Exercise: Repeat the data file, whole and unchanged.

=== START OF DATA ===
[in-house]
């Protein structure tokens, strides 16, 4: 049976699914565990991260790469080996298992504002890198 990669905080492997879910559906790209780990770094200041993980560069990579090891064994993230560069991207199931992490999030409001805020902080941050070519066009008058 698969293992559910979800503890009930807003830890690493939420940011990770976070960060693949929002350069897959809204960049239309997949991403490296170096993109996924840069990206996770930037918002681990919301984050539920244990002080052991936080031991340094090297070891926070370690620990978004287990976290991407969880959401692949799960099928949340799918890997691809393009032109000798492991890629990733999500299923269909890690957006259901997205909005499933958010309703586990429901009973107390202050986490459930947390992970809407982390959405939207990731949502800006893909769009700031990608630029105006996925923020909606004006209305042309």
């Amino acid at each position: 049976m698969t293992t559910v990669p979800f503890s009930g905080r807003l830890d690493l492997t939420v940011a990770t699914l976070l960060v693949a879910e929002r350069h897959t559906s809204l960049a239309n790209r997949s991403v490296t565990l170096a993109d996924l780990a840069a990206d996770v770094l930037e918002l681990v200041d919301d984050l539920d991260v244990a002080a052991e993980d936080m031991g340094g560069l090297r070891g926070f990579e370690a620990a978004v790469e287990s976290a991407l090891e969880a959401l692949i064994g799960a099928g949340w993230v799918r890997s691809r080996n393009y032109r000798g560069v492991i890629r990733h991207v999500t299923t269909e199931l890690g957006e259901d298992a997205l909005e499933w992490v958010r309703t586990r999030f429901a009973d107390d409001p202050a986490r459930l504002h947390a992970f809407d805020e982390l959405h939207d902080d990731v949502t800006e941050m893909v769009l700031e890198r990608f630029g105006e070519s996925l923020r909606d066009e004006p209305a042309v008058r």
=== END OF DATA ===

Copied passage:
[in-house]
């Protein structure tokens, strides 16, 4: 049976699914565990991260790469080996298992504002890198 990669905080492997879910559906790209780990770094200041993980560069990579090891064994993230560069991207199931992490999030409001805020902080941050070519066009008058 698969293992559910979800503890009930807003830890690493939420940011990770976070960060693949929002350069897959809204960049239309997949991403490296170096993109996924840069990206996770930037918002681990919301984050539920244990002080052991936080031991340094090297070891926070370690620990978004287990976290991407969880959401692949799960099928949340799918890997691809393009032109000798492991890629990733999500299923269909890690957006259901997205909005499933958010309703586990429901009973107390202050986490459930947390992970809407982390959405939207990731949502800006893909769009700031990608630029105006996925923020909606004006209305042309």
């Amino acid at each position: 049976m698969t293992t559910v990669p979800f503890s009930g905080r807003l830890d690493l492997t939420v940011a990770t699914l976070l960060v693949a879910e929002r350069h897959t559906s809204l960049a239309n790209r997949s991403v490296t565990l170096a993109d996924l780990a840069a990206d996770v770094l930037e918002l681990v200041d919301d984050l539920d991260v244990a002080a052991e993980d936080m031991g340094g560069l090297r070891g926070f990579e370690a620990a978004v790469e287990s976290a991407l090891e969880a959401l692949i064994g799960a099928g949340w993230v799918r890997s691809r080996n393009y032109r000798g560069v492991i890629r990733h991207v999500t299923t269909e199931l890690g957006e259901d298992a997205l909005e499933w992490v958010r309703t586990r999030f429901a009973d107390d409001p202050a986490r459930l504002h947390a992970f809407d805020e982390l959405h939207d902080d990731v949502t800006e941050m893909v769009l700031e890198r990608f630029g105006e070519s996925l923020r909606d066009e004006p209305a042309v008058r």